How Fed Rate Hikes Affect Retirees

A Mix of Positives and Negatives

Remember the days of pretty close to free money? In response to the financial crisis, now a decade in the past, the Federal Reserve lowered interest rates to effectively 0 percent to jumpstart the economy. It wasn’t until 2015 that the Fed saw fit to raise rates. In 2018 alone, the country has seen 3 rate hikes.

The economy is constantly creating winners and losers and rate hikes are no different. While one person or company experiences something positive as rates rise, somebody else finds themselves on the losing side. Where do retirees fall?

Savings Accounts Start to Pay

If you’re old enough, you remember the good ol’ days when interest rates were high enough to make savings accounts a viable option to building wealth. In the 1980s savings account interest rates were in the double digits but today, they average less than 1 percent. As the fed raises rates, retirees who focus on keeping their money safe look to CDs and savings accounts to stash funds start to see higher rates.

Beware—the 1980s had impressive interest rates on savings accounts but inflation was also quite high, making the real return on their money much lower than the interest rate of the account was showing. If inflation were to get out of control and the fed raises rates to compensate, you may not make any more money than you were when rates were historically low.

Fixed Annuities Look More Attractive

Fixed annuities are based on the economic climate at the time of purchase. If interest rates are low, annuity payments are also low. In general, it’s best to shy away from these types of annuities in low interest rate climates. Like certificates of deposit, you could purchase a smaller annuity now and a larger one later when rates are higher.

Pensions Gain Relief

There’s a reason pensions are nearly extinct—they’re expensive. Recent reports from multiple sources have found most pension funds to be underfunded. Even Social Security, the nation’s retirement system that operates much like a pension, is underfunded.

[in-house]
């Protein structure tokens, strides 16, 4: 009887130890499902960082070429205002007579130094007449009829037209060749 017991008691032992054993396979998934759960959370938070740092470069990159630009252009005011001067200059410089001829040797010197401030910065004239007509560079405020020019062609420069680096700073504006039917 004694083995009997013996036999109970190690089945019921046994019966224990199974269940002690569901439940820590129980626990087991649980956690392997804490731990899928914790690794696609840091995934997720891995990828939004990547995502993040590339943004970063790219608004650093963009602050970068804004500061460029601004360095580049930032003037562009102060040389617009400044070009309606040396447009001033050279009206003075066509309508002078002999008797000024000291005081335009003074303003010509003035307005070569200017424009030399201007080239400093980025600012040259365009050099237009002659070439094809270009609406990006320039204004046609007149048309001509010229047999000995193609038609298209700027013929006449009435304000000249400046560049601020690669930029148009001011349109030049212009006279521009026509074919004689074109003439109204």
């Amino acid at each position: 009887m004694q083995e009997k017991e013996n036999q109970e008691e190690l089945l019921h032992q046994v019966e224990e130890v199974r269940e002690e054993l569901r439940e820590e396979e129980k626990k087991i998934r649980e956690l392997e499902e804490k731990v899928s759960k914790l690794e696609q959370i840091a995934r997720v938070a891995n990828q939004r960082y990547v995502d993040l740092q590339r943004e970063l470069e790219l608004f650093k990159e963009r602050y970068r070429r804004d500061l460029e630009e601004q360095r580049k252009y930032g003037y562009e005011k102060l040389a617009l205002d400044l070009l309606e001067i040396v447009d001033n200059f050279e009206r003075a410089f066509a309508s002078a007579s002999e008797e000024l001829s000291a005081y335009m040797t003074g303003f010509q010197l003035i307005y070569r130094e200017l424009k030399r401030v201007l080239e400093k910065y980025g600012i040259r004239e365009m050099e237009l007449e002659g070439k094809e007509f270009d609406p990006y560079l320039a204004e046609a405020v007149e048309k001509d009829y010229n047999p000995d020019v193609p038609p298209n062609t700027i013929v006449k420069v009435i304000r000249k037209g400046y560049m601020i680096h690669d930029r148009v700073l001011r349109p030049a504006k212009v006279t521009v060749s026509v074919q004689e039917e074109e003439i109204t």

When interest rates rise, pension funds feel a bit a relief but sadly, it would take a drastic rise in interest rates to get pensions back on solid ground.

Long-Term Care Insurance More Affordable

As you age, your medical needs rise. So does the cost! Long term care insurance could save you or a loved one hundreds of thousands of dollars in medical care costs but the cost of the insurance is substantial. As interest rates fall, insurance companies see a lower return on their investments. For every 1% decline in rates, insurers raise premiums 10% to 15%. This is particularly true with long-term care insurance. As rates begin to rise, policy rates become more competitive but just as interest rates rise slowly, insurance price also drop slowly.

Adjustable Rate Mortgage Payments Rise

If you locked in your mortgage rate when interest rates were low, congratulations. If you have an adjustable rate mortgage, your mortgage payment will rise along with interest rates next time your rate resets.

Market Growth May Slow

One of the Feds mandates is to keep inflation under control. They force interest rates to rise as a way of counteracting rapid growth that could lead to rapid inflation. Out-of-control inflation hurts retirees by raising the cost of goods and services without an equal rise in the value of money. In other words, the value of a retiree’s money is reduced making things more expensive and counteracting some of the growth of their investments.

If raising interest causes slower growth in the investment markets, that hurts retirees but probably not as much as untamed inflation.

The raising of the federal funds rate, or monetary policy as economists call it, is controversial. Even the President has weighed in saying in a tweet, “The United States should not be penalized because we are doing so well. Tightening now hurts all that we have done. The U.S. should be allowed to recapture what was lost due to illegal currency manipulation and BAD Trade Deals. Debt coming due & we are raising rates - Really?”

How do you protect against the ill effects of rising rates? Not by worrying about the politics of interest rates but through smart money management. Diversification, careful saving and investing, and working with a skilled and experienced financial adviser that understands the needs of retirees.